Where would you rather eat if you were on a budget? At a fixed price ‘all you can eat’ buffet or in a diner where the menus don’t come with any prices? Are you the sort of person who prefers a fixed rate mortgage, a tracker or a variable rate? With UK inflation reaching double figures, cost uncertainty is now a daily fact of life. But how does that translate into contracts?
Take on Less Certainty
“I can give you my price today… but tomorrow it might be different.” Budgeting on longer-term projects, such as construction and engineering projects, is proving nearly impossible at the moment due to cost uncertainty. Stable prices have meant we have ignored the options in standard form contracts to allow the parties to share the impact of cost increases fairly.
What are your risks and what are the alternatives?
If you’ve signed a fixed price contract, the risk is the contractor has to absorb all those price increases, most of which are outside its control. Your contract may allow the contractor to ask for more money or to propose changes to meet the project’s outcomes with a different scope. Whichever applies, you both need to start a conversation about the options. Clients rarely want to force their contractors into insolvency, but few have a ‘pot of gold’ to pay for unlimited cost increases.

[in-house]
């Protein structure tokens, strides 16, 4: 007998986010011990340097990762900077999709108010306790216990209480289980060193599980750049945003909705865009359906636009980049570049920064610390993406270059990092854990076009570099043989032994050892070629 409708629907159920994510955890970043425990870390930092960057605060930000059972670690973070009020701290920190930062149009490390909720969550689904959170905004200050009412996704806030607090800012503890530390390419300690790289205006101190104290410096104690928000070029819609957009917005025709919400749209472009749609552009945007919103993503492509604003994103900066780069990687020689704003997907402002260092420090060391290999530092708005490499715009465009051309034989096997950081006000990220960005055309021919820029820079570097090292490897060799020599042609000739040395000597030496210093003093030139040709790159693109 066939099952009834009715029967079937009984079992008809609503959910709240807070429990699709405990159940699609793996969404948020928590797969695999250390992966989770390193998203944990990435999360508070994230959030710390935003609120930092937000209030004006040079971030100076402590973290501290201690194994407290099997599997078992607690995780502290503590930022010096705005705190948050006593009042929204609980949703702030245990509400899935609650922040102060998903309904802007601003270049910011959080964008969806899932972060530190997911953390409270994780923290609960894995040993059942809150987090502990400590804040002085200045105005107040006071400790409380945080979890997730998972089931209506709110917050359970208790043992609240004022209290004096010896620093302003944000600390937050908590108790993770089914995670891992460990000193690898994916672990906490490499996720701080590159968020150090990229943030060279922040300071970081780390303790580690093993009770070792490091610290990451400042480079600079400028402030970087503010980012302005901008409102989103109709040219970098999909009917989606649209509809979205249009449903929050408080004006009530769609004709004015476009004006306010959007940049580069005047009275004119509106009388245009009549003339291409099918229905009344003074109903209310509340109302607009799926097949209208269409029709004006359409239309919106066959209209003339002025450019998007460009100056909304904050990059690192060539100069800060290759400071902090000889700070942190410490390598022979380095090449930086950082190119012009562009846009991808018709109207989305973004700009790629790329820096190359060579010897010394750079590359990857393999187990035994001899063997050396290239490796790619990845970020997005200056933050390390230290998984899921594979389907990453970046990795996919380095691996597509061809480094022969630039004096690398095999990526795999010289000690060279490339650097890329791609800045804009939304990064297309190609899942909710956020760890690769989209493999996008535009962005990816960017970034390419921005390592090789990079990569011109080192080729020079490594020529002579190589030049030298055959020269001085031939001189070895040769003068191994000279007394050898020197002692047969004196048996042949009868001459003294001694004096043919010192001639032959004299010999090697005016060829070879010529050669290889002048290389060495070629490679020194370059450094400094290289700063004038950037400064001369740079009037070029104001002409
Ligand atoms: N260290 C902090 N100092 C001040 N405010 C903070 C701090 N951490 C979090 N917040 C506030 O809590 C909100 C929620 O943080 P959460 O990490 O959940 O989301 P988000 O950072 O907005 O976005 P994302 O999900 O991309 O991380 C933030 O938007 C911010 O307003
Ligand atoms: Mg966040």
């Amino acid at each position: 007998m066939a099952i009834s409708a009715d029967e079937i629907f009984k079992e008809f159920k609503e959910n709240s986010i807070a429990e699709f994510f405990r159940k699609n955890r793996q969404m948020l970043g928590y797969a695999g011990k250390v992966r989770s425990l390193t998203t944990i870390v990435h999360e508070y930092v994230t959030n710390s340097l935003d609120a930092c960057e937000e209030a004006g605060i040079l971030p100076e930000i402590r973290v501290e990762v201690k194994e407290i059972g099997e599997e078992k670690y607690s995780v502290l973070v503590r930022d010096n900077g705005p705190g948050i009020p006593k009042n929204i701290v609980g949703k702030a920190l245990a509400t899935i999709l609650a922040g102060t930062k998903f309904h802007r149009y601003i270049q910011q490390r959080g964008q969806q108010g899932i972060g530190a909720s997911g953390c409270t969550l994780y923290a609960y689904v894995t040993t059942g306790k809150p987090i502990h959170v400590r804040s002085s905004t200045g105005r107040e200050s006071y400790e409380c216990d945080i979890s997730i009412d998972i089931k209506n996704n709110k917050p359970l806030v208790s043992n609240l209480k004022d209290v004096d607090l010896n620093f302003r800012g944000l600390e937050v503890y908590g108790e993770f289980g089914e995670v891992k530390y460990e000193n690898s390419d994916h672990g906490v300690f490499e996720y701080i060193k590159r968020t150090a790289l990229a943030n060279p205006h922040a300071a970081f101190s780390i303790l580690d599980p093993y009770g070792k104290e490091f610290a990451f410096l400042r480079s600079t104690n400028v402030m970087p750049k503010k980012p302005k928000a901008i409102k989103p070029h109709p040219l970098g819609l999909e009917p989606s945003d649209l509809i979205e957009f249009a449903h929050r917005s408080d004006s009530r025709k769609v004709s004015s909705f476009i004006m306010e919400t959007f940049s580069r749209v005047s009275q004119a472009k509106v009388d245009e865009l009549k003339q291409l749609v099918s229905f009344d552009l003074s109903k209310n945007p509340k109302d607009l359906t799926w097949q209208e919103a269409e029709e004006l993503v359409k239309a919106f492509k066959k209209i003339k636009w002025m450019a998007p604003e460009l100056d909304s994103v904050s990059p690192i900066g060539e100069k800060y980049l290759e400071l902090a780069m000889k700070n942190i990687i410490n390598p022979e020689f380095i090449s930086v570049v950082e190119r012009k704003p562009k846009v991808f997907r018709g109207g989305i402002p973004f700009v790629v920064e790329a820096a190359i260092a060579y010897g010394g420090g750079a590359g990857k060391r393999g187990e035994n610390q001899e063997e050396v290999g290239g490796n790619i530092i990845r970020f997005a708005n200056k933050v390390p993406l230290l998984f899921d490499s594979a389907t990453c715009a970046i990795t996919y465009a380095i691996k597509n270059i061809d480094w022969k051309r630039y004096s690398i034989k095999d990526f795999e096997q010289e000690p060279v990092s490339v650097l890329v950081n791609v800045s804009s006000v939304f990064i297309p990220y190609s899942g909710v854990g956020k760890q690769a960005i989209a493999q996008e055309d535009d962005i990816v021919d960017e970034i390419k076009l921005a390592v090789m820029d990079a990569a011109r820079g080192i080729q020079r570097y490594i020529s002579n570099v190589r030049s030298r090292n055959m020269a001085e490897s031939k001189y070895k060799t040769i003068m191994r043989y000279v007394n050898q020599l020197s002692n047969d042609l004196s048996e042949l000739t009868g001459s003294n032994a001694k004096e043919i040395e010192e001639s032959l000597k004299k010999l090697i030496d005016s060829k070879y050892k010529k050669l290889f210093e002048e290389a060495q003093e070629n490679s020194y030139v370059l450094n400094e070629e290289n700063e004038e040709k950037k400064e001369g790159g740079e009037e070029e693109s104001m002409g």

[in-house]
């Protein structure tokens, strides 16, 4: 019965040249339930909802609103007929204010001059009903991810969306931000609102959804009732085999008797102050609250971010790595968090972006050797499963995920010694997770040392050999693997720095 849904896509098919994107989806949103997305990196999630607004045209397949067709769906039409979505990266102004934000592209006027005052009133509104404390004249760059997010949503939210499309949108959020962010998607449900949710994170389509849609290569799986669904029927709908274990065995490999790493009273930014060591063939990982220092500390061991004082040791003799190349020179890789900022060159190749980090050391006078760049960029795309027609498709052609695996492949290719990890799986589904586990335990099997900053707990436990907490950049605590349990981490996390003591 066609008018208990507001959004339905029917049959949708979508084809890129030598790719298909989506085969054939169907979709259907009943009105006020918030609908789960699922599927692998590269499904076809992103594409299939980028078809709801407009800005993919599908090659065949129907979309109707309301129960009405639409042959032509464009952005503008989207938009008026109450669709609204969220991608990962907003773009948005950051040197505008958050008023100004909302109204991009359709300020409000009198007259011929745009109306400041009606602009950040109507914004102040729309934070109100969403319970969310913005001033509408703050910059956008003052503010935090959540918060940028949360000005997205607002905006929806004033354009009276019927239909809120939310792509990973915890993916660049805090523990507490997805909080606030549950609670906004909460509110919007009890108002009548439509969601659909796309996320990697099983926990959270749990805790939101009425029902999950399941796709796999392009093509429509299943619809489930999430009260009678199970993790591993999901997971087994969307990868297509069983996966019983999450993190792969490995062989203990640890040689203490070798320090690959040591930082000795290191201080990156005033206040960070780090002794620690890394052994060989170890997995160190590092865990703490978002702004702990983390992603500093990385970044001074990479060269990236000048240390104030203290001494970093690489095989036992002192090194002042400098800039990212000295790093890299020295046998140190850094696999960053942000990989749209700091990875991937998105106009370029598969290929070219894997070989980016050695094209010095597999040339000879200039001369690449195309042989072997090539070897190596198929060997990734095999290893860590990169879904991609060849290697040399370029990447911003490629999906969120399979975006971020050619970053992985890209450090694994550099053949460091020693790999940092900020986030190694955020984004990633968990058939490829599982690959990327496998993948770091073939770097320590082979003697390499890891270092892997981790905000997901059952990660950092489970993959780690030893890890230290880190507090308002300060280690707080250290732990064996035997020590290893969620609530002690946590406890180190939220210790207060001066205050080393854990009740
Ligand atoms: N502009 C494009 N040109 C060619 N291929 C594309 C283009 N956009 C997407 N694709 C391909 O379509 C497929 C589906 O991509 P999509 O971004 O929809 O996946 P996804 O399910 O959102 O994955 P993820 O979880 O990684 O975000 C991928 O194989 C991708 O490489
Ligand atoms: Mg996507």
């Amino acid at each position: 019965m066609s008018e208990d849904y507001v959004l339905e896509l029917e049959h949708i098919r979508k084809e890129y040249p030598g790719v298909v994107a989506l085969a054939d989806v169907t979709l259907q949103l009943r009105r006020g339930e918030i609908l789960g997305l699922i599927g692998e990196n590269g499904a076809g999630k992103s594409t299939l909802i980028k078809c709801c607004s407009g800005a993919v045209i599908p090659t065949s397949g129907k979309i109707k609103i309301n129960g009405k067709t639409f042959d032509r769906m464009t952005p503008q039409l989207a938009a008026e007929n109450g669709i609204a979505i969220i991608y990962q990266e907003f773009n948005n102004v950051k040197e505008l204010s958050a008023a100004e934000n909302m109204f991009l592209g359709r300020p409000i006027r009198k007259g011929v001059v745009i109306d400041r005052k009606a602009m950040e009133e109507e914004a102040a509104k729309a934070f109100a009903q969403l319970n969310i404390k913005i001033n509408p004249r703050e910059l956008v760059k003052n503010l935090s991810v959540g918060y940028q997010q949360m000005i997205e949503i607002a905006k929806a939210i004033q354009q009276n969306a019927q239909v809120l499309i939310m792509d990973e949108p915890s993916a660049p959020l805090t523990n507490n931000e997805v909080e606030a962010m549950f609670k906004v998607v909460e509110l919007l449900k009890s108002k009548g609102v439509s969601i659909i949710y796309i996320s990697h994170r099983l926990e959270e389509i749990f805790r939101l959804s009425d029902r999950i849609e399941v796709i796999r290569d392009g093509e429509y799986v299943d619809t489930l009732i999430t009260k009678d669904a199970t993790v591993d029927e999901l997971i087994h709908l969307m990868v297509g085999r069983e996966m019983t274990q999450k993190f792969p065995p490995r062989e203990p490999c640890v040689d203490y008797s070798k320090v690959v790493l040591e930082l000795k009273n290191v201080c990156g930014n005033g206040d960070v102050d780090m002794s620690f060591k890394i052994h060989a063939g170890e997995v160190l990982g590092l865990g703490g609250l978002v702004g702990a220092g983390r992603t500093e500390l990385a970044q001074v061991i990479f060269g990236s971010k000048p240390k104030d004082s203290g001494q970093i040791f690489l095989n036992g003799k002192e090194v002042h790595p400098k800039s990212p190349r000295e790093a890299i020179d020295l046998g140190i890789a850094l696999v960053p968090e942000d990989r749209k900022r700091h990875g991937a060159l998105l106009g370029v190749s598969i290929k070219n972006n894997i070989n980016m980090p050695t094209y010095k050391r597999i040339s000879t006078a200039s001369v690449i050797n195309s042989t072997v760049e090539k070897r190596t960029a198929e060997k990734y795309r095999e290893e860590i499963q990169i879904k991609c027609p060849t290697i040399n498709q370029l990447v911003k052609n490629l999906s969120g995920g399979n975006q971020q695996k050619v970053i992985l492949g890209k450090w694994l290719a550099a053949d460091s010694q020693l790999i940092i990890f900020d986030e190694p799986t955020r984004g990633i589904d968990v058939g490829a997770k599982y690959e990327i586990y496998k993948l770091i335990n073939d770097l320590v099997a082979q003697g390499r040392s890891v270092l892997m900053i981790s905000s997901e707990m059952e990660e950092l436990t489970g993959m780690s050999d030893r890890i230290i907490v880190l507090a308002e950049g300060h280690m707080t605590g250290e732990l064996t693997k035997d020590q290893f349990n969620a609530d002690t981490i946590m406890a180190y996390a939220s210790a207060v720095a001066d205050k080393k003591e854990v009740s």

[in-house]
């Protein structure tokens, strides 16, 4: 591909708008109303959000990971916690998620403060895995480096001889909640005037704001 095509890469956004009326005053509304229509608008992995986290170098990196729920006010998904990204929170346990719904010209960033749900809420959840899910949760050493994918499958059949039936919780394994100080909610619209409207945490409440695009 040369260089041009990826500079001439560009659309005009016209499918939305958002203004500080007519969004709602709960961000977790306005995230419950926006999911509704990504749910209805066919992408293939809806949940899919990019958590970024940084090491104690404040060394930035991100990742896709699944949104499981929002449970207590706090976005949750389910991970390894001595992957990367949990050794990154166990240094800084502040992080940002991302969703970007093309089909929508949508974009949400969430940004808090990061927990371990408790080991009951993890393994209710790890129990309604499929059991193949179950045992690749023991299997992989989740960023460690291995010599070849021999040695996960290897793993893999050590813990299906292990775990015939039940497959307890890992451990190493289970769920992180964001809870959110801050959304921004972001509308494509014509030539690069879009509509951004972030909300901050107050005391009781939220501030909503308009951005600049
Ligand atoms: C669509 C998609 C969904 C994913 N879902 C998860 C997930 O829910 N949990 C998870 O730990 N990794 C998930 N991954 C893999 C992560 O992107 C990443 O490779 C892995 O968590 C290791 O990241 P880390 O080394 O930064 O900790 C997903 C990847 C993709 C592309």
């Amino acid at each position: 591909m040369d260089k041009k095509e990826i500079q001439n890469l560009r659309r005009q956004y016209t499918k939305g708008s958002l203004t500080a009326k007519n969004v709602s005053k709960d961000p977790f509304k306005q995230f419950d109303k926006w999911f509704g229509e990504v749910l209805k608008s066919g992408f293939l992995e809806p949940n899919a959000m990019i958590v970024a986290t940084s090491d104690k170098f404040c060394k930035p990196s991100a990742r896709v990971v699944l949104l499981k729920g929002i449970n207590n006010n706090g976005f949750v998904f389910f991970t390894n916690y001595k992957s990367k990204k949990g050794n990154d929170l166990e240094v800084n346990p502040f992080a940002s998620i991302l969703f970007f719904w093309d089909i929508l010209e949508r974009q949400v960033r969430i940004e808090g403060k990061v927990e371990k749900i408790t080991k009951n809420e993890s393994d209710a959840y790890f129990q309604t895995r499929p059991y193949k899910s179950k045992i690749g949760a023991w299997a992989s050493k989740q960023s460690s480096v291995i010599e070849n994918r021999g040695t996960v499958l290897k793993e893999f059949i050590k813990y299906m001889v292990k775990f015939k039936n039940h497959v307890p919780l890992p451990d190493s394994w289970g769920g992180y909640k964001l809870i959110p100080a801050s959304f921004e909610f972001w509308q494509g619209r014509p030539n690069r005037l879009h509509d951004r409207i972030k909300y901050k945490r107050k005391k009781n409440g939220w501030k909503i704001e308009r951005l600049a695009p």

If you’ve not yet signed a contract:
- check the validity of estimates or quotes and any qualifications on tender prices.
- discuss fixing the price for specific elements of the scope (where prices are stable), and leaving the rest as prime cost, provisional sums or cost-plus (less cost certainty at the start).
- include a clear mechanism for increasing the contractor’s input costs against estimated/base date prices or using a price index.
- if most of the input costs are changing rapidly, consider moving to cost-plus (or target cost).
- if there are specific materials that are fluctuating wildly in price, agree that the client can buy them direct and free issue them to the contractor.
- where possible, join a trade association which allows members to bulk buy in advance.
If you don’t agree any price, or a clear way of determining the price, your contract may not have the certainty it needs to be legally binding. A contract can be enforced even if payment is for a ‘reasonable sum’, although it may take a tribunal to determine what is reasonable (which is not great for invoicing purposes!).